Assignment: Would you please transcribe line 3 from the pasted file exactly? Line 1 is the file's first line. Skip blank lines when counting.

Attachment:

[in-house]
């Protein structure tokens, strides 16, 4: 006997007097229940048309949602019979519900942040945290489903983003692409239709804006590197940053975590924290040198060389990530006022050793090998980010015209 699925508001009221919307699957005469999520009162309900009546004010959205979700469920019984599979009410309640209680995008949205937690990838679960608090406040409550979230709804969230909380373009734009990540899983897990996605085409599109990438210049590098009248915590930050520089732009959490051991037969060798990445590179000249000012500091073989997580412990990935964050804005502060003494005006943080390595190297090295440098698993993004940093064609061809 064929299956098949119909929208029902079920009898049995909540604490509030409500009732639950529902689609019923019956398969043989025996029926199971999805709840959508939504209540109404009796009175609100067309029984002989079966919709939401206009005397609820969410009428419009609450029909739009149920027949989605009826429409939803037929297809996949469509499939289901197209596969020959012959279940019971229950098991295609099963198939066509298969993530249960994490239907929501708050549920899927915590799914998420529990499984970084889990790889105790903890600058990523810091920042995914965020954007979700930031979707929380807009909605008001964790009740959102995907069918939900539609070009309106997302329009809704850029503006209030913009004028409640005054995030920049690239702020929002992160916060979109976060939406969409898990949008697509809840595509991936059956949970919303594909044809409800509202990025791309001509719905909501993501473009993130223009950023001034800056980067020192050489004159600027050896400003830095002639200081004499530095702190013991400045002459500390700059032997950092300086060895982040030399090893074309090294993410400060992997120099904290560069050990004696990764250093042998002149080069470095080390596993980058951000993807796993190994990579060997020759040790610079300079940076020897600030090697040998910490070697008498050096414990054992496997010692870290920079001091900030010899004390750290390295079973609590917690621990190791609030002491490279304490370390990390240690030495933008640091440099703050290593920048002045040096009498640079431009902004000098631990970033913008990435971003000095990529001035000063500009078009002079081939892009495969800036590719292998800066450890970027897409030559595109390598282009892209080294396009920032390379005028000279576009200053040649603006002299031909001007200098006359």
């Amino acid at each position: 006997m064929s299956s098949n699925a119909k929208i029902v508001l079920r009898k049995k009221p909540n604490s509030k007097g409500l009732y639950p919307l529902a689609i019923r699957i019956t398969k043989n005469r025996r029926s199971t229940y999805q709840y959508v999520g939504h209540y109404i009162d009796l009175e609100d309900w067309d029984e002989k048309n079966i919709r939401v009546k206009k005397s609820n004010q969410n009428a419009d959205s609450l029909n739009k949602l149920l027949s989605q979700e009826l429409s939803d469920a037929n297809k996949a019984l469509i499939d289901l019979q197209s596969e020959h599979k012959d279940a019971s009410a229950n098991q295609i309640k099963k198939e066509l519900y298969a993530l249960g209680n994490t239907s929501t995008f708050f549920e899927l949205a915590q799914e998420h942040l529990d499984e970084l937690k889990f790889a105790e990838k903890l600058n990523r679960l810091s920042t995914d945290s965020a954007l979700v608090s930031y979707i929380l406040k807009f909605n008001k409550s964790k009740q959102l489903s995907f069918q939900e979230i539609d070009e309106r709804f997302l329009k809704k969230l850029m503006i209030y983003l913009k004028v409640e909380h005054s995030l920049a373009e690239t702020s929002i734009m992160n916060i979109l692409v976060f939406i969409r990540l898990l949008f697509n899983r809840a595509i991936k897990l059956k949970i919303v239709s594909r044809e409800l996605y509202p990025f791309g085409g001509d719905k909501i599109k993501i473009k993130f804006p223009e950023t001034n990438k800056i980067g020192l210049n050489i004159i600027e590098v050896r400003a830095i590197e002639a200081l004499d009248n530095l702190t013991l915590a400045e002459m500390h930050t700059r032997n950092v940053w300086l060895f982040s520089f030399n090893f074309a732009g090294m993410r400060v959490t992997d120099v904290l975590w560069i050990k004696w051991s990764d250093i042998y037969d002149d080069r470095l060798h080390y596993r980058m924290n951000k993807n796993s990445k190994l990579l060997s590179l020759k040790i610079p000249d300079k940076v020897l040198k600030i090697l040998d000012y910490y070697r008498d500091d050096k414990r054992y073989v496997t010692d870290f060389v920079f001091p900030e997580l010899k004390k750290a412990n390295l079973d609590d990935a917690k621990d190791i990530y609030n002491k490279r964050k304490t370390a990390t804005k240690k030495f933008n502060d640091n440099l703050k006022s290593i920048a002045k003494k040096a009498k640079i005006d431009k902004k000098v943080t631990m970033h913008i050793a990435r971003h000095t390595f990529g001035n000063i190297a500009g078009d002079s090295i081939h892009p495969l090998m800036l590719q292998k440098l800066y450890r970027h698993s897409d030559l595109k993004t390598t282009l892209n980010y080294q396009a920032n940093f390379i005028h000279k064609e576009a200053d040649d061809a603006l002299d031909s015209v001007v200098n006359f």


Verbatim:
């Amino acid at each position: 006997m064929s299956s098949n699925a119909k929208i029902v508001l079920r009898k049995k009221p909540n604490s509030k007097g409500l009732y639950p919307l529902a689609i019923r699957i019956t398969k043989n005469r025996r029926s199971t229940y999805q709840y959508v999520g939504h209540y109404i009162d009796l009175e609100d309900w067309d029984e002989k048309n079966i919709r939401v009546k206009k005397s609820n004010q969410n009428a419009d959205s609450l029909n739009k949602l149920l027949s989605q979700e009826l429409s939803d469920a037929n297809k996949a019984l469509i499939d289901l019979q197209s596969e020959h599979k012959d279940a019971s009410a229950n098991q295609i309640k099963k198939e066509l519900y298969a993530l249960g209680n994490t239907s929501t995008f708050f549920e899927l949205a915590q799914e998420h942040l529990d499984e970084l937690k889990f790889a105790e990838k903890l600058n990523r679960l810091s920042t995914d945290s965020a954007l979700v608090s930031y979707i929380l406040k807009f909605n008001k409550s964790k009740q959102l489903s995907f069918q939900e979230i539609d070009e309106r709804f997302l329009k809704k969230l850029m503006i209030y983003l913009k004028v409640e909380h005054s995030l920049a373009e690239t702020s929002i734009m992160n916060i979109l692409v976060f939406i969409r990540l898990l949008f697509n899983r809840a595509i991936k897990l059956k949970i919303v239709s594909r044809e409800l996605y509202p990025f791309g085409g001509d719905k909501i599109k993501i473009k993130f804006p223009e950023t001034n990438k800056i980067g020192l210049n050489i004159i600027e590098v050896r400003a830095i590197e002639a200081l004499d009248n530095l702190t013991l915590a400045e002459m500390h930050t700059r032997n950092v940053w300086l060895f982040s520089f030399n090893f074309a732009g090294m993410r400060v959490t992997d120099v904290l975590w560069i050990k004696w051991s990764d250093i042998y037969d002149d080069r470095l060798h080390y596993r980058m924290n951000k993807n796993s990445k190994l990579l060997s590179l020759k040790i610079p000249d300079k940076v020897l040198k600030i090697l040998d000012y910490y070697r008498d500091d050096k414990r054992y073989v496997t010692d870290f060389v920079f001091p900030e997580l010899k004390k750290a412990n390295l079973d609590d990935a917690k621990d190791i990530y609030n002491k490279r964050k304490t370390a990390t804005k240690k030495f933008n502060d640091n440099l703050k006022s290593i920048a002045k003494k040096a009498k640079i005006d431009k902004k000098v943080t631990m970033h913008i050793a990435r971003h000095t390595f990529g001035n000063i190297a500009g078009d002079s090295i081939h892009p495969l090998m800036l590719q292998k440098l800066y450890r970027h698993s897409d030559l595109k993004t390598t282009l892209n980010y080294q396009a920032n940093f390379i005028h000279k064609e576009a200053d040649d061809a603006l002299d031909s015209v001007v200098n006359f």